Early in the first season of The West Wing, there is an episode called 'Proportional Response' where President Bartlet has to decide on what is an appropriate response to, ironically enough, Syria shooting down an American plane with a friend on board.  While military advisors recommend a nighttime strike against a military target to minimize casualties, the president wants to deliver a stronger message.  His emotions, in fact, drive him to want to "bomb the hell" out of Syria. (I recall a recent presidential candidate who speculated whether bombing that part of the world would make its sand glow in the dark, implying a nuclear response)  It was difficult to rationalize a response that didn't ultimately make any difference, but it was the right thing to do.

I had both experiences in my mind on Thursday when I got a message from work that we had taken military action against Syria.  My wife and I had already talked about how horrifying were the images of the chemical weapon attacks earlier in the week, wondering what could be done.

I'm not sure our proportional response will make any difference.  The politics in that region are complicated and allegiances are so intertwined that it is difficult to do anything without unintentionally angering an ally or provoking an adversary.  I can't say what we did was right or wrong but it makes sense.

From a certain point of view.

A couple of years ago, I was taking a class on Christ and Culture.  As we were talking about other global movements of Christianity, we turned to the subject of war.  In my head and in my speech I declare allegiance to a heavenly kingdom over an above any earthly rule.  But in practice...?  Once a year when we take up a special collection for world missions, I can conceptualize that foreigners and strangers are brothers and sisters in Christ.  But in my heart...?  When I realized that our national enemies may be brothers or sisters in Christ, that from an eternal perspective I have more in common with the casualties of war than the physical neighbor whose politics align with my own, my worldview was rocked to its core.  My perspective of war, geopolitics, and patriotism are forever changed.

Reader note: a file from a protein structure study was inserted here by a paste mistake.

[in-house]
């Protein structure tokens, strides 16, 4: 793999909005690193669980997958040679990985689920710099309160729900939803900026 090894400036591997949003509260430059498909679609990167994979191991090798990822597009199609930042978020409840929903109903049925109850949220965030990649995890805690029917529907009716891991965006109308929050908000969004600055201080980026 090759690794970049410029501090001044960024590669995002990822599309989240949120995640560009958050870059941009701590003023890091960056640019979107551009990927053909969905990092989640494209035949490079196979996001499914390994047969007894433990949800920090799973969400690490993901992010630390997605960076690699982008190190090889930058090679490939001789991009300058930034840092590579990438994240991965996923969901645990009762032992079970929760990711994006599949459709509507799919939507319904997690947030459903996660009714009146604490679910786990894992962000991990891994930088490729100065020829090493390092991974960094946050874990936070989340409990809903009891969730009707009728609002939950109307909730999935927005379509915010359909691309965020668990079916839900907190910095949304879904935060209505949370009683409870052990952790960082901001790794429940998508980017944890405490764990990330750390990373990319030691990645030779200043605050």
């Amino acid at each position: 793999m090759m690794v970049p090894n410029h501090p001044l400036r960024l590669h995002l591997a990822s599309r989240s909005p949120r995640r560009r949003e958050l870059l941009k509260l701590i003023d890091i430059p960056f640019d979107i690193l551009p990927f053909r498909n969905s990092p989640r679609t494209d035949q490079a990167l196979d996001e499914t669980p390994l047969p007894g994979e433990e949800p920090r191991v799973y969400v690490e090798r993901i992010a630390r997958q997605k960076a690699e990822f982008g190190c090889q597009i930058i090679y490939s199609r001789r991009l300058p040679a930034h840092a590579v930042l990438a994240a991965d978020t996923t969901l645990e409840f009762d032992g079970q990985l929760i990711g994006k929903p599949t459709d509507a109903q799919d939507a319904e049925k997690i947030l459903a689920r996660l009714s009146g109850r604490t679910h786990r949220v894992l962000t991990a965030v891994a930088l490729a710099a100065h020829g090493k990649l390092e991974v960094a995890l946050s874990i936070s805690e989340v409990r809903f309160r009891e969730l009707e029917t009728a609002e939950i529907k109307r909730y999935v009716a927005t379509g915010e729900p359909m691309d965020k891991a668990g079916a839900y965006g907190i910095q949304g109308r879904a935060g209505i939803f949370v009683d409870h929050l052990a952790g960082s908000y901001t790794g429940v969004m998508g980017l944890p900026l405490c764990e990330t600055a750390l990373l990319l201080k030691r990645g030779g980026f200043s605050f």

Which makes Syria a conundrum.  Yes, the chemical attacks are gruesome and inexcusable.  And I fundamentally oppose authoritarianism because it always creates an oppressed class.  But like I said, the politics of that region is complicated, and Russia's involvement only muddies those waters.

Why does Russia care?  The obvious answer is oil, so there is an existing economic link.  Russia also has military bases there so there is a military link.  From our western perspective, we might say it's just an example of one bad guy teaming up with another so there may be a common-cause link.  But they're only bad guys from our point of view.  Like I said, it's complicated.  What has been under-reported since the Syrian civil war began is role of the Syrian Orthodox Church in all of this.  You see, the Syrian church has close ties with the Russian Orthodox Church.  So there is actually a religious link too.

What does that have to do with Bashar Al Assad, chemical weapons, and the US?  Believe it or not, the Syrian church actually enjoyed some relative freedom and protection under President Assad, which obviously would not be the case under ISIS and would be unlikely under the rule of any of the Syrian rebel groups.  So if you were a Christian in Syria, you would be grateful for Russia's involvement and would be praying that the US keeps their nose out of your business.  You would long for a return to the status quo.

So then, what do we do?  Even if we have different denominational stripes, we have to be sympathetic to the Christians suffering in the Middle East but at the same time we have to humbly recognize that we don't have all the answers.  Our proportional response must be to pray with the fervor of explosive weapons.  Pray for peace.  Pray for those suffering, Christian or not.  Pray for unification against the radicalization that ISIS represents.  Pray agains the patriotic jingoism that we are tempted to fall into.  That is the only possible proportional response.